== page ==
While the concept of digital transformation has been making the rounds since the late 1990s, it has only now become a business imperative for enterprises to streamline processes, provide flexible and scalable services and remain competitive in an era of choice and convenience.
So it’s no surprise that, despite years of hype, enterprises across most industries are adopting digital technologies to enable new business models. In fact, according to recent statistics from IDC, businesses will have spent approximately $1.2 trillion on digital transformation by the end of 2019, up 18% from last year, in a bid to stand out in the digital economy.
But it’s not always easy to implement a digital transformation strategy. How can businesses embrace digital transformation and become a coveted ‘Digital Enterprise’ – characterised by being highly connected with customers, business partners and suppliers, as well as digitising internal processes and communications? A new approach is required; one that acknowledges the importance of workload location and IT delivery models that provide greater agility and avoid unnecessary capital expenditure.
Sound like a pipe dream? It shouldn’t. In fact, many businesses are doing it right now. In 2016, 63% of IT infrastructure resided in on-premise enterprise data centres, according to a survey by DCD Intelligence. By 2020, this will drop to 51%, as businesses flock to public clouds, colocation centres and outsourced data centres for the elasticity, access to other service users – known as ‘communities’, deployment speeds and flexibility required to operate a successful business today.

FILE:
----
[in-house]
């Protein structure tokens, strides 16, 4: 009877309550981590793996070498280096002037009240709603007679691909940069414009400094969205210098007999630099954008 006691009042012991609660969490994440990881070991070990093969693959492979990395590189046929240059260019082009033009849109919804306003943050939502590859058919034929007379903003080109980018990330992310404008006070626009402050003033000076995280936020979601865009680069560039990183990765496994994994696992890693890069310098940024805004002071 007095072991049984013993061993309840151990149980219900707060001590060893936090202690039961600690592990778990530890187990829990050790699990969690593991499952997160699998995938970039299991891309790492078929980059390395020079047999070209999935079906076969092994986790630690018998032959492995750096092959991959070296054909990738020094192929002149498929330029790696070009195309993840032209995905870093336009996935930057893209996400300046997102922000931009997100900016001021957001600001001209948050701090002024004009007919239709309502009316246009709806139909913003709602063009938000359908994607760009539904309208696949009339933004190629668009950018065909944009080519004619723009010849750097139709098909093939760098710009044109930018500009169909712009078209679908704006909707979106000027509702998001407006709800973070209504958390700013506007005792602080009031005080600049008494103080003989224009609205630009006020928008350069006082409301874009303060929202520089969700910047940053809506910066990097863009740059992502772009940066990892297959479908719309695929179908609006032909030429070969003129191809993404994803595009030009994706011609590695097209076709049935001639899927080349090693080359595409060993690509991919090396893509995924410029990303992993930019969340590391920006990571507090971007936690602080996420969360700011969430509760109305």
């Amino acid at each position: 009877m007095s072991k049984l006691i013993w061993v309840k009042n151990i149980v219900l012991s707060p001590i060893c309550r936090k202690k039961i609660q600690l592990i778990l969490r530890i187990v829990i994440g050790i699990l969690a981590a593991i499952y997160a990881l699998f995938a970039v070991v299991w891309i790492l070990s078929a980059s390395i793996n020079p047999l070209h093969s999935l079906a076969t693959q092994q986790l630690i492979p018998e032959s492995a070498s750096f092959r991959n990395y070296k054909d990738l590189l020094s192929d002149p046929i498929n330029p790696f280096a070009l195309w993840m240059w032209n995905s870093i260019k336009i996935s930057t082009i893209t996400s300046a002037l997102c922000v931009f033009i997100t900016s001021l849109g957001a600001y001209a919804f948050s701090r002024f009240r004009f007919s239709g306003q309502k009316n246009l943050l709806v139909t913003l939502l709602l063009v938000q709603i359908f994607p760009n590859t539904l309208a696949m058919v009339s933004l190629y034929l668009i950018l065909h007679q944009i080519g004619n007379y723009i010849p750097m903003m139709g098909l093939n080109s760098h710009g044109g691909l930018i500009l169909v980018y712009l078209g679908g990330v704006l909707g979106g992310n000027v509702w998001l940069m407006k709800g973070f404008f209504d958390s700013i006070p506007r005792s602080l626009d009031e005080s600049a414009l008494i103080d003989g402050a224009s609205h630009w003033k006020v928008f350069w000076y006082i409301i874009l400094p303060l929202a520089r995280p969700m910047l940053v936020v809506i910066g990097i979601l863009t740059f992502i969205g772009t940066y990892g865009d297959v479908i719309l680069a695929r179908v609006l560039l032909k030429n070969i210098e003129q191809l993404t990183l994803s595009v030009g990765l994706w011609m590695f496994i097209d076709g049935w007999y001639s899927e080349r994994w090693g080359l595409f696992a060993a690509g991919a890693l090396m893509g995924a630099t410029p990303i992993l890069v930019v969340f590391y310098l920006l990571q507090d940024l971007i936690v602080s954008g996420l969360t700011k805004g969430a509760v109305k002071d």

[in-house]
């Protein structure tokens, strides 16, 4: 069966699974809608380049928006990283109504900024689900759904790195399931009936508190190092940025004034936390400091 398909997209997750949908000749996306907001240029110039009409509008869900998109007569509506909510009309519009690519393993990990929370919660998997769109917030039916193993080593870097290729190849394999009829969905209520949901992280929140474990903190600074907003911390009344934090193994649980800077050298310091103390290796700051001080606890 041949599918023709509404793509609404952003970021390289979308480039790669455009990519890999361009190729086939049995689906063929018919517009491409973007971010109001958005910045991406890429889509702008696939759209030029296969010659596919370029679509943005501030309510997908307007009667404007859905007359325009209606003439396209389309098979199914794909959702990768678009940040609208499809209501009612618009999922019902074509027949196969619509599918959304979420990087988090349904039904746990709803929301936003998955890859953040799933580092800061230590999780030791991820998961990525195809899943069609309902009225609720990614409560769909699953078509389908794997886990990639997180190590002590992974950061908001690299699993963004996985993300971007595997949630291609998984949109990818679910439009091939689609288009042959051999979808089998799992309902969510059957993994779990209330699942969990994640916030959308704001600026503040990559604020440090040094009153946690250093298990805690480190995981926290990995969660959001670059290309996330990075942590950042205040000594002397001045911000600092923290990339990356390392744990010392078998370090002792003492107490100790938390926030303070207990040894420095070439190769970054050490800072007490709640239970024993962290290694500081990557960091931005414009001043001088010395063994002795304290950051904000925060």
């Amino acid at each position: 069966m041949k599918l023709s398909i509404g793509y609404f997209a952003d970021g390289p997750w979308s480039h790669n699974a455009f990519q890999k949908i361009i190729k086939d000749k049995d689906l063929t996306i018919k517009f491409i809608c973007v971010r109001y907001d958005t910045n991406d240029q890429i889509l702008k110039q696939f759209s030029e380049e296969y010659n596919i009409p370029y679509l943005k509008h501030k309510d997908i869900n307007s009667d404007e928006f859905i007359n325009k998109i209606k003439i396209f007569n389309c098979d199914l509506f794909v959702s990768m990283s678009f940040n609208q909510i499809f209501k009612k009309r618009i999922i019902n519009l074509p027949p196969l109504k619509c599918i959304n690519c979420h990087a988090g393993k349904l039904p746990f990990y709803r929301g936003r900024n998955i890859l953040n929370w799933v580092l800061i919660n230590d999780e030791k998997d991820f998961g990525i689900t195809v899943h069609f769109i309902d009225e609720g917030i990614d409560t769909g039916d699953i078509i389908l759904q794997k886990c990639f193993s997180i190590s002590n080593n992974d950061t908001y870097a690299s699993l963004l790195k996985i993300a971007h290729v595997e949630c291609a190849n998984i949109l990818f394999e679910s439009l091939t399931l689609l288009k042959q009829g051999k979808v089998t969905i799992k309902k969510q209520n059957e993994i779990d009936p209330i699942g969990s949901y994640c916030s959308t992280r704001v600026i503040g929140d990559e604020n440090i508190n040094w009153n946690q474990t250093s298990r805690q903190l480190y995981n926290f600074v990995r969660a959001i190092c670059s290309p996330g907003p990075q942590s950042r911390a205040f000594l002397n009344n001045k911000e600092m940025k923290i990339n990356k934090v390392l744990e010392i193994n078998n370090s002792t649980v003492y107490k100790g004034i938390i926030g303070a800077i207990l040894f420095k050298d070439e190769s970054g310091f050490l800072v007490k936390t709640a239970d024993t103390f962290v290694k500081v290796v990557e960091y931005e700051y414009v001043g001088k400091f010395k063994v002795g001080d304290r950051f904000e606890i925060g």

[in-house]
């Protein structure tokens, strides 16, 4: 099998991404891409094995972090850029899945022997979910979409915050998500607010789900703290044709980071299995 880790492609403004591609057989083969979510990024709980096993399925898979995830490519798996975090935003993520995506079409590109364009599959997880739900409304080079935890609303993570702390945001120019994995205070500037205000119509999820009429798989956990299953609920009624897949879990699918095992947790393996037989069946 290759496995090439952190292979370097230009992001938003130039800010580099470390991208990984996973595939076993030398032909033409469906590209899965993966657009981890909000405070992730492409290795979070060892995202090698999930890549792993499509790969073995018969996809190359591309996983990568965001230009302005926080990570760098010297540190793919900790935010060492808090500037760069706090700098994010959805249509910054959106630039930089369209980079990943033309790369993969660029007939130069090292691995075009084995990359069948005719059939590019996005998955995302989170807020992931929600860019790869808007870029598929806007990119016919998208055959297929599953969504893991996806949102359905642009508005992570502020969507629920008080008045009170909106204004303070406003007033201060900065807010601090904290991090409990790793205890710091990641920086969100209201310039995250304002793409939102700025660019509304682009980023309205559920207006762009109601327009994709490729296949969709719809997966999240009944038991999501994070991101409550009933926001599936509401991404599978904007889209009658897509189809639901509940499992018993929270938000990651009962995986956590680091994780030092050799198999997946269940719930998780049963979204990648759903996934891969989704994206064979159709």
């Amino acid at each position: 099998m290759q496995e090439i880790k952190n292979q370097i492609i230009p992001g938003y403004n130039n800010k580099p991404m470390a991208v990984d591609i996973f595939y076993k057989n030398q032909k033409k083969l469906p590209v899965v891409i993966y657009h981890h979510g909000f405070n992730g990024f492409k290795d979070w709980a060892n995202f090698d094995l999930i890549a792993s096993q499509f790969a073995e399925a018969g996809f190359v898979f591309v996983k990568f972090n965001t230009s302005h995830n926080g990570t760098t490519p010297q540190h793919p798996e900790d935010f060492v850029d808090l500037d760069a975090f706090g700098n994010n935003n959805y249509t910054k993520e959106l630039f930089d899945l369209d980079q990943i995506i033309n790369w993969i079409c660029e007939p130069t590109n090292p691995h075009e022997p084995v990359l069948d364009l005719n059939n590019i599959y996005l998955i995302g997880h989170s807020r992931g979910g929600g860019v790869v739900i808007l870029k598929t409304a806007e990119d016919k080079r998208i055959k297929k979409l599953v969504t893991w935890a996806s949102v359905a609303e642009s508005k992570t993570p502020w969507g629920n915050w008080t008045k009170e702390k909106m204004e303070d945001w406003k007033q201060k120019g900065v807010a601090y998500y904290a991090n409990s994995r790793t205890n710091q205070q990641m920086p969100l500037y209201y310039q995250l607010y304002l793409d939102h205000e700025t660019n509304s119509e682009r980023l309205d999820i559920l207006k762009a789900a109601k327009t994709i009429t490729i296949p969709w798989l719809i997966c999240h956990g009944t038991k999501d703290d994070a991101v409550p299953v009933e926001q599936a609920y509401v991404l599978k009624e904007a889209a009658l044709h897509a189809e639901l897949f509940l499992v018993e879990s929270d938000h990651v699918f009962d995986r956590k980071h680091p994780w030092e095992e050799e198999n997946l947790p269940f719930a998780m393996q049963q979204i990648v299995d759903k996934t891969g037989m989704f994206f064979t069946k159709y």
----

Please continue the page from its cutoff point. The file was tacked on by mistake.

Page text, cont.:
Tell me more about this wonderful new approach, you ask. Without further ado, here’s our quick-fire ‘how to’ guide on how to create a data centre strategy in the digital transformation era.
Have you classified your workloads? Mission-Criticality or Business Impact
In the digital transformation era, workload location matters more than ever. Before embarking on your new data centre strategy, it’s important to acknowledge that the IT delivery strategy of IT organisations doesn’t change overnight. It shifts in waves, influenced by aspects as cloud adoption, infrastructure refresh or consolidation initiatives and capex optimisation efforts.